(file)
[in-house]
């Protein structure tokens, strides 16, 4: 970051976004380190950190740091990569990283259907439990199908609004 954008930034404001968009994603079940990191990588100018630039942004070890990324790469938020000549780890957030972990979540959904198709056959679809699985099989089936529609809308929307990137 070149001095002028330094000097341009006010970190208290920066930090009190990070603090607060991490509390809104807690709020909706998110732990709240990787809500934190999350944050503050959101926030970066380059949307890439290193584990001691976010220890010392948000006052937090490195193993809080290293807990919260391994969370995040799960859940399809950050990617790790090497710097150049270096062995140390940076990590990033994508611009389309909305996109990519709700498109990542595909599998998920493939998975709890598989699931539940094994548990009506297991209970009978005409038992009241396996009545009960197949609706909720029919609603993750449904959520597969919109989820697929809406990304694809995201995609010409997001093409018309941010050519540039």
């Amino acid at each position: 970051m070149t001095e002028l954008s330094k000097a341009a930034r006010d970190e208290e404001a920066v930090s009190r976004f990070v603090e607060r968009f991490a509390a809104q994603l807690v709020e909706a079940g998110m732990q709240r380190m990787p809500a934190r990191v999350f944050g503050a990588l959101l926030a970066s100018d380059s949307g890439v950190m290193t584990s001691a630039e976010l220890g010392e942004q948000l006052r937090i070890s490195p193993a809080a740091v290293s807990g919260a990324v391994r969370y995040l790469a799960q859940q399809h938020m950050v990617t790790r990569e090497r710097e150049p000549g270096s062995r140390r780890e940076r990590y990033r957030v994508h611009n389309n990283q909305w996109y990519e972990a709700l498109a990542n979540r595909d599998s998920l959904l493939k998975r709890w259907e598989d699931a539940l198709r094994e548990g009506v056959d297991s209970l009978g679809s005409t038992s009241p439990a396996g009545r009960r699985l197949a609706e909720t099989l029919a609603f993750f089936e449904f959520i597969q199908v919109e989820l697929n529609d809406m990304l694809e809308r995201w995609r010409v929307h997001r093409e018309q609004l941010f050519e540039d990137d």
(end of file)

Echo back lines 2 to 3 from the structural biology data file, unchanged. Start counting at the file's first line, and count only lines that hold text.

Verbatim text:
């Protein structure tokens, strides 16, 4: 970051976004380190950190740091990569990283259907439990199908609004 954008930034404001968009994603079940990191990588100018630039942004070890990324790469938020000549780890957030972990979540959904198709056959679809699985099989089936529609809308929307990137 070149001095002028330094000097341009006010970190208290920066930090009190990070603090607060991490509390809104807690709020909706998110732990709240990787809500934190999350944050503050959101926030970066380059949307890439290193584990001691976010220890010392948000006052937090490195193993809080290293807990919260391994969370995040799960859940399809950050990617790790090497710097150049270096062995140390940076990590990033994508611009389309909305996109990519709700498109990542595909599998998920493939998975709890598989699931539940094994548990009506297991209970009978005409038992009241396996009545009960197949609706909720029919609603993750449904959520597969919109989820697929809406990304694809995201995609010409997001093409018309941010050519540039």
């Amino acid at each position: 970051m070149t001095e002028l954008s330094k000097a341009a930034r006010d970190e208290e404001a920066v930090s009190r976004f990070v603090e607060r968009f991490a509390a809104q994603l807690v709020e909706a079940g998110m732990q709240r380190m990787p809500a934190r990191v999350f944050g503050a990588l959101l926030a970066s100018d380059s949307g890439v950190m290193t584990s001691a630039e976010l220890g010392e942004q948000l006052r937090i070890s490195p193993a809080a740091v290293s807990g919260a990324v391994r969370y995040l790469a799960q859940q399809h938020m950050v990617t790790r990569e090497r710097e150049p000549g270096s062995r140390r780890e940076r990590y990033r957030v994508h611009n389309n990283q909305w996109y990519e972990a709700l498109a990542n979540r595909d599998s998920l959904l493939k998975r709890w259907e598989d699931a539940l198709r094994e548990g009506v056959d297991s209970l009978g679809s005409t038992s009241p439990a396996g009545r009960r699985l197949a609706e909720t099989l029919a609603f993750f089936e449904f959520i597969q199908v919109e989820l697929n529609d809406m990304l694809e809308r995201w995609r010409v929307h997001r093409e018309q609004l941010f050519e540039d990137d």